With only three days to go for the Supreme Court verdict on the legality of triple talaq, a major shift in the lifestyle of the Muslim community in India remains on the tenterhook. The incumbent central government challenged the constitutional validity of triple talaq, whereas the All India Muslim Personal Law Board (AIMPLB) defends the practice as part of Islamic culture. The debate is endless and there is enough suspicion that Hindu Nationalist party BJP may be trying to use this as a springboard to implement the Uniform Civil Code.
Uniform Civil Code already exists in some ways. Article 44 of the Constitution, which is one of the Directive Principles of State Policy says, “The State shall endeavor to secure for the citizens a uniform civil code throughout the territory of India.” However, due to Article 25, which guarantees the freedom to practice, profess and propagate any religion and its 42nd Amendment in 1976 where India was declared a secular nation; the State and its institutions have not interfered with religious practices, including in relation to various personal laws. But Clause (2) of Article 25 empowers the State to frame any law to regulate or restrict “secular activity which may be associated with religious practice.” It can thus be argued that Article 25 is no different from a Uniform Civil Code.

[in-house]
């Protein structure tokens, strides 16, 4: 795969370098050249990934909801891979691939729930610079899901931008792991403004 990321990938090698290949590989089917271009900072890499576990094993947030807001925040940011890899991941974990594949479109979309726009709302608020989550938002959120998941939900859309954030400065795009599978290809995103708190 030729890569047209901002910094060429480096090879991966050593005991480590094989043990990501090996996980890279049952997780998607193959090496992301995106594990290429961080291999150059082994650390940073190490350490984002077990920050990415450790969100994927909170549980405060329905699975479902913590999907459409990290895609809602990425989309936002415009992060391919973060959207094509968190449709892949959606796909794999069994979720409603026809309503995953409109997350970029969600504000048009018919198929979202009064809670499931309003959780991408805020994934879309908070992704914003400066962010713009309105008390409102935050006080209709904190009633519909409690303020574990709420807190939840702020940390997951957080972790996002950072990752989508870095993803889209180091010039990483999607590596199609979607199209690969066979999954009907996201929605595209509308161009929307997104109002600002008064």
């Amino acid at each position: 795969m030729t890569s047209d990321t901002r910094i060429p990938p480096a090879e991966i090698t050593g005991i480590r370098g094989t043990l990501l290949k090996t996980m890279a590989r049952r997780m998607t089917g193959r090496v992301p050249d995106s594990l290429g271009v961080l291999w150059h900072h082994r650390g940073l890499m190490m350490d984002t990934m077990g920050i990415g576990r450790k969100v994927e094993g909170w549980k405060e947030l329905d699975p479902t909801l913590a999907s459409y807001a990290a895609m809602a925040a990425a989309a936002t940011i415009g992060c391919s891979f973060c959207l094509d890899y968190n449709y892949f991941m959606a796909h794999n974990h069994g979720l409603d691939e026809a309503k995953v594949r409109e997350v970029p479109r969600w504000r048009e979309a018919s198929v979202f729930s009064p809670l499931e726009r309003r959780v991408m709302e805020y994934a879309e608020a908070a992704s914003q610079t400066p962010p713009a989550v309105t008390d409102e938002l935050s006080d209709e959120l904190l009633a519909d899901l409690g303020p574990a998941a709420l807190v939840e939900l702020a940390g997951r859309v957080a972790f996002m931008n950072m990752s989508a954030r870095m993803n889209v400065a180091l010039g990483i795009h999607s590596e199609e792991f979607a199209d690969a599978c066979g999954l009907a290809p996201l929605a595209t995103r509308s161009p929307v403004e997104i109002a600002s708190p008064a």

Coming back to the views of Qur’an, as it happens with most religious scriptures, it is widely accepted that divorce is not encouraged in Qur’an. There are also certain conditions that must be fulfilled for a triple talaq to be valid. However, strangely enough, neither AIMPLB nor the government is talking about this.
So prudent interpretations of Qur’an are equally important to understand the real process of triple talaq and that requires a mechanism that can implement, not just the triple talaq, but also the inspection of the conditions which needs to be honored before talaq.
However, AIMPLB is completely unimpressive and ineffective to present the real points of views pertaining to Qur’an. Even the British, who have executed a number of social, cultural and religious changes in the Hindu society, could not dare to interfere in the religious affairs of the Muslims. It is, therefore, unlikely that AIMPLB would take the risk of probable backlash of the Muslims males. On the other hand, the government strategy might be to divide the Muslim population between the genders. In this way, they can hope to get a sizeable vote count from the Muslim women. If this happens, BJP can half the threats that emanates from the secular parties.
The game plan among the interest groups and political outfits is pervasive. An intelligent man should adhere to the holy Qur’an in judging what is right, rather than looking for his self interest or be swayed by the political maneuvers of the parties involved.